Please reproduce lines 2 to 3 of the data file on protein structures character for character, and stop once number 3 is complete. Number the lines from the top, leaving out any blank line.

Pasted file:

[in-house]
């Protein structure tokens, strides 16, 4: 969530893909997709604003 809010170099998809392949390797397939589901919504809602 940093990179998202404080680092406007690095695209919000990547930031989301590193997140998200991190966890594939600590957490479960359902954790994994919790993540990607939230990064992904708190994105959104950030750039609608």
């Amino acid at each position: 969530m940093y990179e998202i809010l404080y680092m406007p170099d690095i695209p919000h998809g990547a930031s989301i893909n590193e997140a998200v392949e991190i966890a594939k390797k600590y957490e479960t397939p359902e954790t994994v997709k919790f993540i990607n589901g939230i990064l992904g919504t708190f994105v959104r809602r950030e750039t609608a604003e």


């Protein structure tokens, strides 16, 4: 969530893909997709604003 809010170099998809392949390797397939589901919504809602 940093990179998202404080680092406007690095695209919000990547930031989301590193997140998200991190966890594939600590957490479960359902954790994994919790993540990607939230990064992904708190994105959104950030750039609608």
């Amino acid at each position: 969530m940093y990179e998202i809010l404080y680092m406007p170099d690095i695209p919000h998809g990547a930031s989301i893909n590193e997140a998200v392949e991190i966890a594939k390797k600590y957490e479960t397939p359902e954790t994994v997709k919790f993540i990607n589901g939230i990064l992904g919504t708190f994105v959104r809602r950030e750039t609608a604003e």